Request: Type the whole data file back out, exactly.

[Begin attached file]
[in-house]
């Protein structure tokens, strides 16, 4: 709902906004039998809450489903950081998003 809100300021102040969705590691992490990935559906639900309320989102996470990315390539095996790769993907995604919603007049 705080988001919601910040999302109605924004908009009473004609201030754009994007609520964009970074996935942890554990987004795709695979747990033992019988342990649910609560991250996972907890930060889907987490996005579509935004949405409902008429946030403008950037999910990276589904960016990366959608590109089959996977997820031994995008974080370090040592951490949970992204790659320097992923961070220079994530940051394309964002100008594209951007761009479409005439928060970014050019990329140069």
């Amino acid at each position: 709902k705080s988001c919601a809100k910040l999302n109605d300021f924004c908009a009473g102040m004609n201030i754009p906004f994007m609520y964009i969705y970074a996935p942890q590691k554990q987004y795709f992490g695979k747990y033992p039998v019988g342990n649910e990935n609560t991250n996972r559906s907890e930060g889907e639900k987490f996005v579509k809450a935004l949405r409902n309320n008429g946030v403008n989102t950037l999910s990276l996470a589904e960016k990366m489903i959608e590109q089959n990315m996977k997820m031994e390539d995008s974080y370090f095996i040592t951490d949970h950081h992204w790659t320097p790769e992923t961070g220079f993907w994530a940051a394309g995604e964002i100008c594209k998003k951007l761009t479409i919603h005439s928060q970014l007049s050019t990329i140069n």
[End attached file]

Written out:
[in-house]
């Protein structure tokens, strides 16, 4: 709902906004039998809450489903950081998003 809100300021102040969705590691992490990935559906639900309320989102996470990315390539095996790769993907995604919603007049 705080988001919601910040999302109605924004908009009473004609201030754009994007609520964009970074996935942890554990987004795709695979747990033992019988342990649910609560991250996972907890930060889907987490996005579509935004949405409902008429946030403008950037999910990276589904960016990366959608590109089959996977997820031994995008974080370090040592951490949970992204790659320097992923961070220079994530940051394309964002100008594209951007761009479409005439928060970014050019990329140069």
């Amino acid at each position: 709902k705080s988001c919601a809100k910040l999302n109605d300021f924004c908009a009473g102040m004609n201030i754009p906004f994007m609520y964009i969705y970074a996935p942890q590691k554990q987004y795709f992490g695979k747990y033992p039998v019988g342990n649910e990935n609560t991250n996972r559906s907890e930060g889907e639900k987490f996005v579509k809450a935004l949405r409902n309320n008429g946030v403008n989102t950037l999910s990276l996470a589904e960016k990366m489903i959608e590109q089959n990315m996977k997820m031994e390539d995008s974080y370090f095996i040592t951490d949970h950081h992204w790659t320097p790769e992923t961070g220079f993907w994530a940051a394309g995604e964002i100008c594209k998003k951007l761009t479409i919603h005439s928060q970014l007049s050019t990329i140069n």